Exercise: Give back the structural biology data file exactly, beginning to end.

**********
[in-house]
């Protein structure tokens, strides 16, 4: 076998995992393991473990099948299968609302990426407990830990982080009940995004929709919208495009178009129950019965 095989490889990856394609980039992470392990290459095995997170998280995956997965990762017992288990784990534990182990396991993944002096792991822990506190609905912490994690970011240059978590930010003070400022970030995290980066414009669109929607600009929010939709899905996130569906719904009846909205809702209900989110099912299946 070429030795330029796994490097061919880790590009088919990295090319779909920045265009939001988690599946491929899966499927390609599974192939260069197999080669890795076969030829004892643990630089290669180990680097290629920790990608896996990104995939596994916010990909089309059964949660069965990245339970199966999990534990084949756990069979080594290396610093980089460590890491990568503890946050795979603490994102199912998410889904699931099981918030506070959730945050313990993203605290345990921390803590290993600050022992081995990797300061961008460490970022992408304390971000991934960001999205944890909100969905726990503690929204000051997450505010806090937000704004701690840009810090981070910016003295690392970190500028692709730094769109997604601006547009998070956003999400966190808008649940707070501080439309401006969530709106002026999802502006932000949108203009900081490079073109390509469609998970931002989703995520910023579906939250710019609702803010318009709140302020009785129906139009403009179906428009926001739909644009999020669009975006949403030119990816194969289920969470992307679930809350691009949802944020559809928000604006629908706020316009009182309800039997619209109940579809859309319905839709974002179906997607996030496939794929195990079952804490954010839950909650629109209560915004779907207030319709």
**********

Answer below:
[in-house]
């Protein structure tokens, strides 16, 4: 076998995992393991473990099948299968609302990426407990830990982080009940995004929709919208495009178009129950019965 095989490889990856394609980039992470392990290459095995997170998280995956997965990762017992288990784990534990182990396991993944002096792991822990506190609905912490994690970011240059978590930010003070400022970030995290980066414009669109929607600009929010939709899905996130569906719904009846909205809702209900989110099912299946 070429030795330029796994490097061919880790590009088919990295090319779909920045265009939001988690599946491929899966499927390609599974192939260069197999080669890795076969030829004892643990630089290669180990680097290629920790990608896996990104995939596994916010990909089309059964949660069965990245339970199966999990534990084949756990069979080594290396610093980089460590890491990568503890946050795979603490994102199912998410889904699931099981918030506070959730945050313990993203605290345990921390803590290993600050022992081995990797300061961008460490970022992408304390971000991934960001999205944890909100969905726990503690929204000051997450505010806090937000704004701690840009810090981070910016003295690392970190500028692709730094769109997604601006547009998070956003999400966190808008649940707070501080439309401006969530709106002026999802502006932000949108203009900081490079073109390509469609998970931002989703995520910023579906939250710019609702803010318009709140302020009785129906139009403009179906428009926001739909644009999020669009975006949403030119990816194969289920969470992307679930809350691009949802944020559809928000604006629908706020316009009182309800039997619209109940579809859309319905839709974002179906997607996030496939794929195990079952804490954010839950909650629109209560915004779907207030319709």